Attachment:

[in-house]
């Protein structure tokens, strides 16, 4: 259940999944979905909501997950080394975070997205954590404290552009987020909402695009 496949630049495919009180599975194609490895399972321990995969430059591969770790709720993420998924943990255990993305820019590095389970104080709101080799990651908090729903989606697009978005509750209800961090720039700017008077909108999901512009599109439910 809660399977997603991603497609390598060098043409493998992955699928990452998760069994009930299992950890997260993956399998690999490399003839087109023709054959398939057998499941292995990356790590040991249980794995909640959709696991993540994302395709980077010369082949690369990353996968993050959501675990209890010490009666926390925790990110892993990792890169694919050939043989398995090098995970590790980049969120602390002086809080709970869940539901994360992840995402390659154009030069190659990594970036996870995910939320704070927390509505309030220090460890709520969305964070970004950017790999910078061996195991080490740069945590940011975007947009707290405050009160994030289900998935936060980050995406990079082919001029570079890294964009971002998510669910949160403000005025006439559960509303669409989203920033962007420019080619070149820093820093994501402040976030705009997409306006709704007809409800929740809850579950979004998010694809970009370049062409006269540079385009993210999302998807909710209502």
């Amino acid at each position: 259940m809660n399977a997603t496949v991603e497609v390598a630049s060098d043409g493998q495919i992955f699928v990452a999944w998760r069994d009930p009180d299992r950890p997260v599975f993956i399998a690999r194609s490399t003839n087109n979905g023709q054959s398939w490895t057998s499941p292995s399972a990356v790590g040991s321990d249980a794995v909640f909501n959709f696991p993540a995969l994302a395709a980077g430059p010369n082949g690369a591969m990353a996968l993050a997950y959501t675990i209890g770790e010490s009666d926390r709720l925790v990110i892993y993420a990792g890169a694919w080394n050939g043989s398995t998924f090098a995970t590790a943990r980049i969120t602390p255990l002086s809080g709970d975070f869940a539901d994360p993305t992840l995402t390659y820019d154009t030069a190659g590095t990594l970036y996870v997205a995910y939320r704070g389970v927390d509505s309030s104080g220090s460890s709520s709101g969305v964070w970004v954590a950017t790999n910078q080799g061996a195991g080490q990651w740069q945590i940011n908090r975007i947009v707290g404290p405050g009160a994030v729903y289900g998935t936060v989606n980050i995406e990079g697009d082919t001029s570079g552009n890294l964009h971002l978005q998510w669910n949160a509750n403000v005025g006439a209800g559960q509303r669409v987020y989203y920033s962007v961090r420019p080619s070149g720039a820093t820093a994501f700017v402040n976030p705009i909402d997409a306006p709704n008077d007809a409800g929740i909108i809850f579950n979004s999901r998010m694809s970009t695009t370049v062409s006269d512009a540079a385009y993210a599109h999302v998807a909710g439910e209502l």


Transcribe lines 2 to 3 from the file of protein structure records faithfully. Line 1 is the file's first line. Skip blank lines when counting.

């Protein structure tokens, strides 16, 4: 259940999944979905909501997950080394975070997205954590404290552009987020909402695009 496949630049495919009180599975194609490895399972321990995969430059591969770790709720993420998924943990255990993305820019590095389970104080709101080799990651908090729903989606697009978005509750209800961090720039700017008077909108999901512009599109439910 809660399977997603991603497609390598060098043409493998992955699928990452998760069994009930299992950890997260993956399998690999490399003839087109023709054959398939057998499941292995990356790590040991249980794995909640959709696991993540994302395709980077010369082949690369990353996968993050959501675990209890010490009666926390925790990110892993990792890169694919050939043989398995090098995970590790980049969120602390002086809080709970869940539901994360992840995402390659154009030069190659990594970036996870995910939320704070927390509505309030220090460890709520969305964070970004950017790999910078061996195991080490740069945590940011975007947009707290405050009160994030289900998935936060980050995406990079082919001029570079890294964009971002998510669910949160403000005025006439559960509303669409989203920033962007420019080619070149820093820093994501402040976030705009997409306006709704007809409800929740809850579950979004998010694809970009370049062409006269540079385009993210999302998807909710209502």
């Amino acid at each position: 259940m809660n399977a997603t496949v991603e497609v390598a630049s060098d043409g493998q495919i992955f699928v990452a999944w998760r069994d009930p009180d299992r950890p997260v599975f993956i399998a690999r194609s490399t003839n087109n979905g023709q054959s398939w490895t057998s499941p292995s399972a990356v790590g040991s321990d249980a794995v909640f909501n959709f696991p993540a995969l994302a395709a980077g430059p010369n082949g690369a591969m990353a996968l993050a997950y959501t675990i209890g770790e010490s009666d926390r709720l925790v990110i892993y993420a990792g890169a694919w080394n050939g043989s398995t998924f090098a995970t590790a943990r980049i969120t602390p255990l002086s809080g709970d975070f869940a539901d994360p993305t992840l995402t390659y820019d154009t030069a190659g590095t990594l970036y996870v997205a995910y939320r704070g389970v927390d509505s309030s104080g220090s460890s709520s709101g969305v964070w970004v954590a950017t790999n910078q080799g061996a195991g080490q990651w740069q945590i940011n908090r975007i947009v707290g404290p405050g009160a994030v729903y289900g998935t936060v989606n980050i995406e990079g697009d082919t001029s570079g552009n890294l964009h971002l978005q998510w669910n949160a509750n403000v005025g006439a209800g559960q509303r669409v987020y989203y920033s962007v961090r420019p080619s070149g720039a820093t820093a994501f700017v402040n976030p705009i909402d997409a306006p709704n008077d007809a409800g929740i909108i809850f579950n979004s999901r998010m694809s970009t695009t370049v062409s006269d512009a540079a385009y993210a599109h999302v998807a909710g439910e209502l």